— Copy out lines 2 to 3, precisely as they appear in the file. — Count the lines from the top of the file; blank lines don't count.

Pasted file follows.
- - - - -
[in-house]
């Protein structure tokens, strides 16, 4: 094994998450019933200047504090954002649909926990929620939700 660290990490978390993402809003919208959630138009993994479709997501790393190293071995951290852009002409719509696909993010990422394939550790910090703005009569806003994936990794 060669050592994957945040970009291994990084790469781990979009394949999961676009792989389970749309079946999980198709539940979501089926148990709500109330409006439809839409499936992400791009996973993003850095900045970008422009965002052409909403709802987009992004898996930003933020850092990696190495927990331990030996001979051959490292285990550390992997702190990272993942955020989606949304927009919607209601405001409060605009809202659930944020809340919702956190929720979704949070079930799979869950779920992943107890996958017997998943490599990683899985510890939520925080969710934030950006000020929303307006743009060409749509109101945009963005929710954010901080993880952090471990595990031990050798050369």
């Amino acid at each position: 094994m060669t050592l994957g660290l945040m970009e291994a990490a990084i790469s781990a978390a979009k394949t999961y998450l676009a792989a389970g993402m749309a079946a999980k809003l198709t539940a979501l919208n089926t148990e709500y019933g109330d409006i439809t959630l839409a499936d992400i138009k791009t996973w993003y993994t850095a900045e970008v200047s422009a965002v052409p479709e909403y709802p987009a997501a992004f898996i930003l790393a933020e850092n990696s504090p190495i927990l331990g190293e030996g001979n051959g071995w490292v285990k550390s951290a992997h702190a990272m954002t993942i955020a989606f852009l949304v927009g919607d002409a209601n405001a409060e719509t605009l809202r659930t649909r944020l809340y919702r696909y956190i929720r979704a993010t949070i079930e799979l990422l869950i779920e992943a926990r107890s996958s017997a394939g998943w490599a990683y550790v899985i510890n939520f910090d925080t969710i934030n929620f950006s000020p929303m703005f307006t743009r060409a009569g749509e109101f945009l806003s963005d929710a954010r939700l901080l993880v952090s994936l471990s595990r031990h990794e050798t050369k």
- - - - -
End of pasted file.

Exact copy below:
């Protein structure tokens, strides 16, 4: 094994998450019933200047504090954002649909926990929620939700 660290990490978390993402809003919208959630138009993994479709997501790393190293071995951290852009002409719509696909993010990422394939550790910090703005009569806003994936990794 060669050592994957945040970009291994990084790469781990979009394949999961676009792989389970749309079946999980198709539940979501089926148990709500109330409006439809839409499936992400791009996973993003850095900045970008422009965002052409909403709802987009992004898996930003933020850092990696190495927990331990030996001979051959490292285990550390992997702190990272993942955020989606949304927009919607209601405001409060605009809202659930944020809340919702956190929720979704949070079930799979869950779920992943107890996958017997998943490599990683899985510890939520925080969710934030950006000020929303307006743009060409749509109101945009963005929710954010901080993880952090471990595990031990050798050369």
């Amino acid at each position: 094994m060669t050592l994957g660290l945040m970009e291994a990490a990084i790469s781990a978390a979009k394949t999961y998450l676009a792989a389970g993402m749309a079946a999980k809003l198709t539940a979501l919208n089926t148990e709500y019933g109330d409006i439809t959630l839409a499936d992400i138009k791009t996973w993003y993994t850095a900045e970008v200047s422009a965002v052409p479709e909403y709802p987009a997501a992004f898996i930003l790393a933020e850092n990696s504090p190495i927990l331990g190293e030996g001979n051959g071995w490292v285990k550390s951290a992997h702190a990272m954002t993942i955020a989606f852009l949304v927009g919607d002409a209601n405001a409060e719509t605009l809202r659930t649909r944020l809340y919702r696909y956190i929720r979704a993010t949070i079930e799979l990422l869950i779920e992943a926990r107890s996958s017997a394939g998943w490599a990683y550790v899985i510890n939520f910090d925080t969710i934030n929620f950006s000020p929303m703005f307006t743009r060409a009569g749509e109101f945009l806003s963005d929710a954010r939700l901080l993880v952090s994936l471990s595990r031990h990794e050798t050369k």